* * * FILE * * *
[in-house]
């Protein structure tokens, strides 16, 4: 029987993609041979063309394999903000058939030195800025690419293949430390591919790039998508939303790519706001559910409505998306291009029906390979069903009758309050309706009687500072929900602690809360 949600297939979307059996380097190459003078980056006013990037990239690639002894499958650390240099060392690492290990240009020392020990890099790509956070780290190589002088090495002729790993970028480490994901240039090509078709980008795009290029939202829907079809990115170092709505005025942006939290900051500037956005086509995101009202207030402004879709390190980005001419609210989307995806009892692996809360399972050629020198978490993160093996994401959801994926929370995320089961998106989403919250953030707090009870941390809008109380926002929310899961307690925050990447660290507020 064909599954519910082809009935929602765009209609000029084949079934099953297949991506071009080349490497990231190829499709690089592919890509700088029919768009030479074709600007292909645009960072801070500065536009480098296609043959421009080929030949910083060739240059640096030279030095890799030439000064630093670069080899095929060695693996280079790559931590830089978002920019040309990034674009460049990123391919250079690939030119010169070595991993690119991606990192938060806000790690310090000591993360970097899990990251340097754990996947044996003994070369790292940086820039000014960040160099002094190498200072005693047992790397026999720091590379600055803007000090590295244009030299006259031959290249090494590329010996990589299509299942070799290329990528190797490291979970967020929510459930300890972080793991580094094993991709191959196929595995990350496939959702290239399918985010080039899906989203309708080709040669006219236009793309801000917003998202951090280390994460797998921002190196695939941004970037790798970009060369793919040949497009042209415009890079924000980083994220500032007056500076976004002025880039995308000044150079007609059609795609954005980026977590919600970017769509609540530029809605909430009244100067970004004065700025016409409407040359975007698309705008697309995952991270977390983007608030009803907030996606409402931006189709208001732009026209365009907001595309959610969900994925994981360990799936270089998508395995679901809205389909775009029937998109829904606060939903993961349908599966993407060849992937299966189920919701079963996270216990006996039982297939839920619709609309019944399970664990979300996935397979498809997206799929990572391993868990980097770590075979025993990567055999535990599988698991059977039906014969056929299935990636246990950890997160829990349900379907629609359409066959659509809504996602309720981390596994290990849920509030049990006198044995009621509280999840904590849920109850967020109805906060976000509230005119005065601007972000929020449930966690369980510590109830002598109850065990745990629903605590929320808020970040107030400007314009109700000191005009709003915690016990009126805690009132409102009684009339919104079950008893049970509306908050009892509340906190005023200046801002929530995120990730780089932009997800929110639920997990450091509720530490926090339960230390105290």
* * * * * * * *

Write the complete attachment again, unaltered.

[in-house]
């Protein structure tokens, strides 16, 4: 029987993609041979063309394999903000058939030195800025690419293949430390591919790039998508939303790519706001559910409505998306291009029906390979069903009758309050309706009687500072929900602690809360 949600297939979307059996380097190459003078980056006013990037990239690639002894499958650390240099060392690492290990240009020392020990890099790509956070780290190589002088090495002729790993970028480490994901240039090509078709980008795009290029939202829907079809990115170092709505005025942006939290900051500037956005086509995101009202207030402004879709390190980005001419609210989307995806009892692996809360399972050629020198978490993160093996994401959801994926929370995320089961998106989403919250953030707090009870941390809008109380926002929310899961307690925050990447660290507020 064909599954519910082809009935929602765009209609000029084949079934099953297949991506071009080349490497990231190829499709690089592919890509700088029919768009030479074709600007292909645009960072801070500065536009480098296609043959421009080929030949910083060739240059640096030279030095890799030439000064630093670069080899095929060695693996280079790559931590830089978002920019040309990034674009460049990123391919250079690939030119010169070595991993690119991606990192938060806000790690310090000591993360970097899990990251340097754990996947044996003994070369790292940086820039000014960040160099002094190498200072005693047992790397026999720091590379600055803007000090590295244009030299006259031959290249090494590329010996990589299509299942070799290329990528190797490291979970967020929510459930300890972080793991580094094993991709191959196929595995990350496939959702290239399918985010080039899906989203309708080709040669006219236009793309801000917003998202951090280390994460797998921002190196695939941004970037790798970009060369793919040949497009042209415009890079924000980083994220500032007056500076976004002025880039995308000044150079007609059609795609954005980026977590919600970017769509609540530029809605909430009244100067970004004065700025016409409407040359975007698309705008697309995952991270977390983007608030009803907030996606409402931006189709208001732009026209365009907001595309959610969900994925994981360990799936270089998508395995679901809205389909775009029937998109829904606060939903993961349908599966993407060849992937299966189920919701079963996270216990006996039982297939839920619709609309019944399970664990979300996935397979498809997206799929990572391993868990980097770590075979025993990567055999535990599988698991059977039906014969056929299935990636246990950890997160829990349900379907629609359409066959659509809504996602309720981390596994290990849920509030049990006198044995009621509280999840904590849920109850967020109805906060976000509230005119005065601007972000929020449930966690369980510590109830002598109850065990745990629903605590929320808020970040107030400007314009109700000191005009709003915690016990009126805690009132409102009684009339919104079950008893049970509306908050009892509340906190005023200046801002929530995120990730780089932009997800929110639920997990450091509720530490926090339960230390105290």